focus on marine renewables, improving the training for divers and ROV pilots is going to be fundamental for us to take real advantage of these opportunities. This is the largest investment we have ever undertaken and we are grateful for the support of HIE.” The Centre was purchased by current owner Finlay Fin-
layson in 2004 and has successfully established itself as a leading player in the commercial diver training market. In operation since the 1970s, its main focus has traditionally been on the oil and gas sector but with the growing importance of marine renewables, including offshore wind, the Centre's focus is evolving to reflect this in its training offer. As well as commercial diver training courses for both air and mixed gas diving, The Underwater Centre also undertakes Remote Operated Vehicle (ROV) training and sea trials.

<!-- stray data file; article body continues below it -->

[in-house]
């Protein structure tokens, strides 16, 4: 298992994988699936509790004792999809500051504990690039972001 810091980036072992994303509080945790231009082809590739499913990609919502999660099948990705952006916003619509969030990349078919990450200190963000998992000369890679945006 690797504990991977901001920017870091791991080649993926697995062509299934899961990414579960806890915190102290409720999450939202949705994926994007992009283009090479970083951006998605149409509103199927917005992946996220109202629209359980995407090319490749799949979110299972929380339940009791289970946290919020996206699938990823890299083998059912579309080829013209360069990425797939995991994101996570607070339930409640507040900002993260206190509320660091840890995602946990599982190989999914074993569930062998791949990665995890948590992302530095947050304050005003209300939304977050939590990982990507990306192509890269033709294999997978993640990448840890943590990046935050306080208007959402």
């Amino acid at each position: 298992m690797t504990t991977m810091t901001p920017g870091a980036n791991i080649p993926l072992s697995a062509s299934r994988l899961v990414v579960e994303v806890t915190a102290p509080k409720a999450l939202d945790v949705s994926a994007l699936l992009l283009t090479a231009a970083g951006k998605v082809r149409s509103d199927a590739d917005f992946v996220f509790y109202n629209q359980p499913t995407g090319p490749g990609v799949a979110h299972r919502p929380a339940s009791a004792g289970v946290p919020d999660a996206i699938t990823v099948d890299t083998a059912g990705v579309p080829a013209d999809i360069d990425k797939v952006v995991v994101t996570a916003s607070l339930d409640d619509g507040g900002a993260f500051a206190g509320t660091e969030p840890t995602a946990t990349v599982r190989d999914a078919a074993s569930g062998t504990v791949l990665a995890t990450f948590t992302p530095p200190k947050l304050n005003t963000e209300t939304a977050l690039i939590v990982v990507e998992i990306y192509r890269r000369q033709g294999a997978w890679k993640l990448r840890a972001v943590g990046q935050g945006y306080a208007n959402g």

Alex Paterson, HIE Chief Executive added; “The development of The Underwater Centre is vital if the Highlands & Islands are to take advantage of the opportunities offered by the marine renewable sector. This is a great example of a locallybased company showing the ambition to be world-leading.” The Underwater Centre offers a full range of diving and ROV training for both new entrants and for subsea personnel wanting to develop their skills further. It is also one of only three centres in the world to offer closed bell diver training.
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Offshore Technology January 2011